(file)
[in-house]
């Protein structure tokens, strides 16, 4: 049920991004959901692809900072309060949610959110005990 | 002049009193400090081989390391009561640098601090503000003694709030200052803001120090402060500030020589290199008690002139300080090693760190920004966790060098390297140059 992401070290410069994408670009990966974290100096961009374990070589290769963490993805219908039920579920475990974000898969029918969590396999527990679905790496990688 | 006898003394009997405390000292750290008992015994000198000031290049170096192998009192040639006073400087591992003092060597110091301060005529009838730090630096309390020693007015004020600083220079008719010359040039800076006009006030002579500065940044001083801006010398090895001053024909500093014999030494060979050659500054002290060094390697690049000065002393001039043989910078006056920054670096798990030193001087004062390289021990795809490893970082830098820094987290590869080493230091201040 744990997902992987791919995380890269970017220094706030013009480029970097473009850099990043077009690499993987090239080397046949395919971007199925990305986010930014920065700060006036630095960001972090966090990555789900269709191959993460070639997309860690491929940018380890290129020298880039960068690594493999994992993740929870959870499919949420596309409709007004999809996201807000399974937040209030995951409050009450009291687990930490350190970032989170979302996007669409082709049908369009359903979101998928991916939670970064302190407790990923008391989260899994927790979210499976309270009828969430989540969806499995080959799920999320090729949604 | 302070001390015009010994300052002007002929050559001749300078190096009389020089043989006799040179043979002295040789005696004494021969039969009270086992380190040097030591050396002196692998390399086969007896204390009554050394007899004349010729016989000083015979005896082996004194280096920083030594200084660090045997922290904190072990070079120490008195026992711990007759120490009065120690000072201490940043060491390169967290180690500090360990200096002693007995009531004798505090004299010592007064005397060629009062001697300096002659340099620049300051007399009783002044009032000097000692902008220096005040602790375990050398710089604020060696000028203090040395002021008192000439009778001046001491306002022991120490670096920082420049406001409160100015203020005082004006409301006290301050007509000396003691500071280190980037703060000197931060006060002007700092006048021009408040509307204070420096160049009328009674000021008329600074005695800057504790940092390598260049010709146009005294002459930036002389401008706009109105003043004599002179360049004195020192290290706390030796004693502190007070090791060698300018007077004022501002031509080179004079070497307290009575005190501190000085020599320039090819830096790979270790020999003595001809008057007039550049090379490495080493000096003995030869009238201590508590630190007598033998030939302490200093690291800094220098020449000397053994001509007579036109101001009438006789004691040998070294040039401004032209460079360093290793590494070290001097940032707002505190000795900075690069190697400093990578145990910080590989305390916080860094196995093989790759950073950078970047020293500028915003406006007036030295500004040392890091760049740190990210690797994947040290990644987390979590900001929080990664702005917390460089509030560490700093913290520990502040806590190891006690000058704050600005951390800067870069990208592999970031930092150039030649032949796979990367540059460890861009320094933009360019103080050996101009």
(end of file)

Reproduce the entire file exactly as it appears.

[in-house]
């Protein structure tokens, strides 16, 4: 049920991004959901692809900072309060949610959110005990 | 002049009193400090081989390391009561640098601090503000003694709030200052803001120090402060500030020589290199008690002139300080090693760190920004966790060098390297140059 992401070290410069994408670009990966974290100096961009374990070589290769963490993805219908039920579920475990974000898969029918969590396999527990679905790496990688 | 006898003394009997405390000292750290008992015994000198000031290049170096192998009192040639006073400087591992003092060597110091301060005529009838730090630096309390020693007015004020600083220079008719010359040039800076006009006030002579500065940044001083801006010398090895001053024909500093014999030494060979050659500054002290060094390697690049000065002393001039043989910078006056920054670096798990030193001087004062390289021990795809490893970082830098820094987290590869080493230091201040 744990997902992987791919995380890269970017220094706030013009480029970097473009850099990043077009690499993987090239080397046949395919971007199925990305986010930014920065700060006036630095960001972090966090990555789900269709191959993460070639997309860690491929940018380890290129020298880039960068690594493999994992993740929870959870499919949420596309409709007004999809996201807000399974937040209030995951409050009450009291687990930490350190970032989170979302996007669409082709049908369009359903979101998928991916939670970064302190407790990923008391989260899994927790979210499976309270009828969430989540969806499995080959799920999320090729949604 | 302070001390015009010994300052002007002929050559001749300078190096009389020089043989006799040179043979002295040789005696004494021969039969009270086992380190040097030591050396002196692998390399086969007896204390009554050394007899004349010729016989000083015979005896082996004194280096920083030594200084660090045997922290904190072990070079120490008195026992711990007759120490009065120690000072201490940043060491390169967290180690500090360990200096002693007995009531004798505090004299010592007064005397060629009062001697300096002659340099620049300051007399009783002044009032000097000692902008220096005040602790375990050398710089604020060696000028203090040395002021008192000439009778001046001491306002022991120490670096920082420049406001409160100015203020005082004006409301006290301050007509000396003691500071280190980037703060000197931060006060002007700092006048021009408040509307204070420096160049009328009674000021008329600074005695800057504790940092390598260049010709146009005294002459930036002389401008706009109105003043004599002179360049004195020192290290706390030796004693502190007070090791060698300018007077004022501002031509080179004079070497307290009575005190501190000085020599320039090819830096790979270790020999003595001809008057007039550049090379490495080493000096003995030869009238201590508590630190007598033998030939302490200093690291800094220098020449000397053994001509007579036109101001009438006789004691040998070294040039401004032209460079360093290793590494070290001097940032707002505190000795900075690069190697400093990578145990910080590989305390916080860094196995093989790759950073950078970047020293500028915003406006007036030295500004040392890091760049740190990210690797994947040290990644987390979590900001929080990664702005917390460089509030560490700093913290520990502040806590190891006690000058704050600005951390800067870069990208592999970031930092150039030649032949796979990367540059460890861009320094933009360019103080050996101009």